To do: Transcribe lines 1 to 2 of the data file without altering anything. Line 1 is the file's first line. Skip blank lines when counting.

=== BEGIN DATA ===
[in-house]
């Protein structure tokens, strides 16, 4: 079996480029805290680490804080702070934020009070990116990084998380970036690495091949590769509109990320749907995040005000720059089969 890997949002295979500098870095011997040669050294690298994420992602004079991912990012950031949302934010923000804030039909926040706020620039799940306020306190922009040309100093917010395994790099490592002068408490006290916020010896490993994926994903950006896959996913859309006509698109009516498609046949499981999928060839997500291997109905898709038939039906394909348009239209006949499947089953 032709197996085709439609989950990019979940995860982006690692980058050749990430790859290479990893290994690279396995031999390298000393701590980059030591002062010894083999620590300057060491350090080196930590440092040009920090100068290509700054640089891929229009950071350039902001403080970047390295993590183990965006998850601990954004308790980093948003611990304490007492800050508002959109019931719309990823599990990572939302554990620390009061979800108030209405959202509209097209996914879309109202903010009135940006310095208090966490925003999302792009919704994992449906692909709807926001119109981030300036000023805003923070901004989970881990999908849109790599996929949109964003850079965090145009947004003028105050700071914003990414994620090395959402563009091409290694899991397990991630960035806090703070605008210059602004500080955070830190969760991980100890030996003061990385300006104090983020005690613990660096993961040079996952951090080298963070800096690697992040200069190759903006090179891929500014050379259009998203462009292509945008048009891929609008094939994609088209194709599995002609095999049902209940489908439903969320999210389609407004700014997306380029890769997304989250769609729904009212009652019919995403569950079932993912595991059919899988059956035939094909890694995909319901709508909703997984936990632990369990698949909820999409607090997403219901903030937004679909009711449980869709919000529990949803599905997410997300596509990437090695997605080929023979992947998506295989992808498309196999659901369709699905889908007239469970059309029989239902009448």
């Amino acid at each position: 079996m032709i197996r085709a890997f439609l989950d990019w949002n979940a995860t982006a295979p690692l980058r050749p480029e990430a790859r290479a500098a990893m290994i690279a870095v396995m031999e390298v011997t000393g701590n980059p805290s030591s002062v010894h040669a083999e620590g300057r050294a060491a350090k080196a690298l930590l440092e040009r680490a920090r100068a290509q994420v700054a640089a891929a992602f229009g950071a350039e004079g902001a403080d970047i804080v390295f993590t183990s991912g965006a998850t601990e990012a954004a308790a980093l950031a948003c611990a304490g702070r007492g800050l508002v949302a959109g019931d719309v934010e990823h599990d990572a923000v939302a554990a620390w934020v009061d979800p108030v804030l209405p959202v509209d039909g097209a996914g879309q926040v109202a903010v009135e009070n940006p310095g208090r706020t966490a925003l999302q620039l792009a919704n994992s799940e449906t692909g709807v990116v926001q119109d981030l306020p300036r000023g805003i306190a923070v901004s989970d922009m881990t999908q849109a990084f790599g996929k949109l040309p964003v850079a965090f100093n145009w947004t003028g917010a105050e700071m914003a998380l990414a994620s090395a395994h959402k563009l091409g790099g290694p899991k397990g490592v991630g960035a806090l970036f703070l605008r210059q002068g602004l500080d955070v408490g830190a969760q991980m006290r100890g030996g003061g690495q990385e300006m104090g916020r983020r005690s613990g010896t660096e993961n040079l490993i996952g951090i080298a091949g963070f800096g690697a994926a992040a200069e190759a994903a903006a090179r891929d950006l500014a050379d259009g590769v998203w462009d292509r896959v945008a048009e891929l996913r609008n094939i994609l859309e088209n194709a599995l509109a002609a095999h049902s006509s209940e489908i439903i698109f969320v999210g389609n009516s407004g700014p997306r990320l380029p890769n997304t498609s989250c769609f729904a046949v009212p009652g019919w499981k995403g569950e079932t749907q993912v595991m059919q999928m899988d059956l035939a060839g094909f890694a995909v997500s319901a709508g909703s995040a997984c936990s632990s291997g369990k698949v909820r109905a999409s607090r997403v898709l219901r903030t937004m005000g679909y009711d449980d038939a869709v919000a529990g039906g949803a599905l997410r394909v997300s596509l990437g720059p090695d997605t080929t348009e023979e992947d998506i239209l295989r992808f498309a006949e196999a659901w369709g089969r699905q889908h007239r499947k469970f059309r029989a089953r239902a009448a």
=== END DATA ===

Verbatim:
[in-house]
């Protein structure tokens, strides 16, 4: 079996480029805290680490804080702070934020009070990116990084998380970036690495091949590769509109990320749907995040005000720059089969 890997949002295979500098870095011997040669050294690298994420992602004079991912990012950031949302934010923000804030039909926040706020620039799940306020306190922009040309100093917010395994790099490592002068408490006290916020010896490993994926994903950006896959996913859309006509698109009516498609046949499981999928060839997500291997109905898709038939039906394909348009239209006949499947089953 032709197996085709439609989950990019979940995860982006690692980058050749990430790859290479990893290994690279396995031999390298000393701590980059030591002062010894083999620590300057060491350090080196930590440092040009920090100068290509700054640089891929229009950071350039902001403080970047390295993590183990965006998850601990954004308790980093948003611990304490007492800050508002959109019931719309990823599990990572939302554990620390009061979800108030209405959202509209097209996914879309109202903010009135940006310095208090966490925003999302792009919704994992449906692909709807926001119109981030300036000023805003923070901004989970881990999908849109790599996929949109964003850079965090145009947004003028105050700071914003990414994620090395959402563009091409290694899991397990991630960035806090703070605008210059602004500080955070830190969760991980100890030996003061990385300006104090983020005690613990660096993961040079996952951090080298963070800096690697992040200069190759903006090179891929500014050379259009998203462009292509945008048009891929609008094939994609088209194709599995002609095999049902209940489908439903969320999210389609407004700014997306380029890769997304989250769609729904009212009652019919995403569950079932993912595991059919899988059956035939094909890694995909319901709508909703997984936990632990369990698949909820999409607090997403219901903030937004679909009711449980869709919000529990949803599905997410997300596509990437090695997605080929023979992947998506295989992808498309196999659901369709699905889908007239469970059309029989239902009448």